Berkshire milling wheat grower Nick Philp is cutting his nitrogen fertiliser use by using a foliar product while increasing his chances of hitting breadmaking quality.
Feeding little and often with foliar nitrogen helps his crops thrive on his droughty soils, and he now has a 100% success rate in hitting milling protein standards across nearly 600ha of quality wheats.
Reducing nitrogen means less potential leaching into watercourses, which is set to be of heightened importance in a future more environment-focused farm policy.
“In the context of nitrogen use and climate change, this helps tick all the boxes,” he tells Farmers Weekly.
Net zero farming
Indeed, lower nitrogen use will help reduce ammonia emissions and fit in with the NFU’s aim of net zero farming by 2040, while also working smarter on the farm by using fewer inputs.
Before his partial switch to foliar Mr Philp found that he was using more and more nitrogen fertiliser, up to 250kg/ha and more, to produce 13% protein milling wheat, with costs and environmental concerns rising while he was hitting premiums only about 90% of the time.
“Over the last two years we have had no problems hitting milling specifications with protein levels well over milling standards,” he says.
He is growing the varieties Zyatt and Skyfall for milling group Heygates to a minimum protein of 13%, and also the German “E” or top quality elite wheat variety Nelson to 14% protein. The miller offers buy-back contracts for this variety.
For breadmaking use millers generally looks for wheats with 13% protein, 250 hagberg and a specific weight of 76kg/hl.
Mr Philp has maintained his base 200kg/ha three-way split of a soil-applied urea/ammonium nitrate (UAN) liquid, and then replaced a further 50kg/ha dose at the flag leaf stage by three applications of the foliar product PolyNPlus.
This product is formulated with ureic polymers and a 3kg/ha individual dose is applied to the leaf rather than to the soils. It is sprayed on to the wheat with the T1, T2 and T3 fungicides, giving a total nitrogen usage of 209kg/ha.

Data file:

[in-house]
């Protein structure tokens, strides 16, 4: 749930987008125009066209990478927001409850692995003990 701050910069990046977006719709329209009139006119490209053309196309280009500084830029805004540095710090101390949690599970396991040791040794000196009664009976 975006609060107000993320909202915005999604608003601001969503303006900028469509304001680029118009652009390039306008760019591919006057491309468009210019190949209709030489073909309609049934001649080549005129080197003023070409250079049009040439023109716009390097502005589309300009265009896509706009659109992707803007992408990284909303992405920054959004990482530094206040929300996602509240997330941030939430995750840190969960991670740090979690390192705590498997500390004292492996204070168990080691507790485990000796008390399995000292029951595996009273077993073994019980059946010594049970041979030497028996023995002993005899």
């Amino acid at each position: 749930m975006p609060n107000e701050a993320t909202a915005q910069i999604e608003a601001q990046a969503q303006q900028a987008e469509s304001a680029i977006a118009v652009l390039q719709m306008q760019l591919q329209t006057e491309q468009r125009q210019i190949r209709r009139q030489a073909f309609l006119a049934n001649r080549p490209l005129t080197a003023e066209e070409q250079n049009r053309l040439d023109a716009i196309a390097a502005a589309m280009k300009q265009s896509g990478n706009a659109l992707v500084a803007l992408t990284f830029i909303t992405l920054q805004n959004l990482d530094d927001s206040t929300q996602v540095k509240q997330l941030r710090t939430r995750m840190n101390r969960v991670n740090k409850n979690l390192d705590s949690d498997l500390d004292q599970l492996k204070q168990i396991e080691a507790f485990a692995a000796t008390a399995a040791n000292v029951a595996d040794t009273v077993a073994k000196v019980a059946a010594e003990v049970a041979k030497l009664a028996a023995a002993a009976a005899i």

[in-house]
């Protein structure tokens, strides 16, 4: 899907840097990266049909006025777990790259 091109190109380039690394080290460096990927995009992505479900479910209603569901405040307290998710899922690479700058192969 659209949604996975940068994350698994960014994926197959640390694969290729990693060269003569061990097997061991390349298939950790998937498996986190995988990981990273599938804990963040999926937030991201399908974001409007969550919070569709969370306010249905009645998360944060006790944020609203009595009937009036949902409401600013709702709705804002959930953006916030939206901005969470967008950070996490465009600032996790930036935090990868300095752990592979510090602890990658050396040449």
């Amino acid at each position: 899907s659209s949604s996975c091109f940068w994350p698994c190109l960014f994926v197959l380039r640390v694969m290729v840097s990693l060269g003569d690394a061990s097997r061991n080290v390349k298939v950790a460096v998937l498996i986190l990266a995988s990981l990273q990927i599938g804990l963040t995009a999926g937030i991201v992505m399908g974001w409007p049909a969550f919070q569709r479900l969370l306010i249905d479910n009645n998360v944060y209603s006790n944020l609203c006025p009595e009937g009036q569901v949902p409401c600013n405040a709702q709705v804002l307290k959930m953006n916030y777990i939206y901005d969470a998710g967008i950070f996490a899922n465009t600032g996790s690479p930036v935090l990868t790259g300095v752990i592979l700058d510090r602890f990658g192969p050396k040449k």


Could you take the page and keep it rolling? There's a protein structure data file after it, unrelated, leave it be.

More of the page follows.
Mr Philp says he is now considering reducing his base 200kg/ha level of nitrogen down to 180kg/ha, or even 150kg/ha, and still hopes to hit valuable milling premiums.
There is little material cost benefit in switching to the foliar products, but there are benefits to the environment, reducing passes through the crop, giving healthier crops and a better rate of hitting the milling price premium.
The old flag leaf application of 50kg/ha of UAN was applied as a separate operation using dribble bars on the sprayer, and sometimes an additional ear application was taking nitrogen use above 250kg/ha.
Standard breadmaking wheat quality targets
|Hagberg (gluten quality)||250 seconds|
Syed Shah, an agronomist with crop consultant Niab, agrees that there is a big advantage in reducing the number of passes through crops, and in being able to apply the foliar nitrogen with a conventional sprayer.
“The foliar product can be applied with fungicides at the T2 and T3 stages and is taken up rapidly by the plants,” he says.
Mr Philp’s regime is to apply his base 200kg/ha of nitrogen in a three-way split by the end of April – 50kg/ha in early March and 75kg/ha doses in early April and again in late April – and then three PolyNPlus doses applied at T1, T2 and T3 along with magnesium, sulphur and potassium.
He is farming 1,200ha from his base at Church Farm, Waltham St Lawrence, between Reading and Maidenhead, on soils ranging from light sandy loams to silty clays in the Thames Valley, with half of the farm down to quality milling wheats.
Yields of these milling winter wheats average 8.5t/ha on soils which can suffer from drought in a dry spring, and this is his fourth year using foliar nitrogen.
Mr Philp’s plans for the future include reducing his fungicide spend, as the foliar nitrogen is producing healthier crops, while he is looking at testing his grain to check he is getting his crop nutrition right.
“Healthier plants lead to less stress and these tend to be less attacked by disease,” he says.
Dr Shah agrees and adds that there are signs that the use of foliar nitrogen has helped control mildew.
Advantages of foliar nitrogen
- Benefits the environment by applying less overall nitrogen
- Cuts costs by reducing the number of passes through crops
- Healthier crops due to better nitrogen uptake in dry seasons
- Better chance of hitting valuable wheat milling premiums
The foliar nitrogen product is marketed by BFS Fertiliser Services and group managing director Rosalind Platt says it has proved particularly useful in improving the uptake of nitrogen in dry springs. The product contains ureic polymers, sulphur and trace elements.
She points out that as PolyNPlus is applied to the leaves rather than the soil – as with solid and most liquid fertilisers – there is better uptake of the nutrient and a reduced chance of scorch.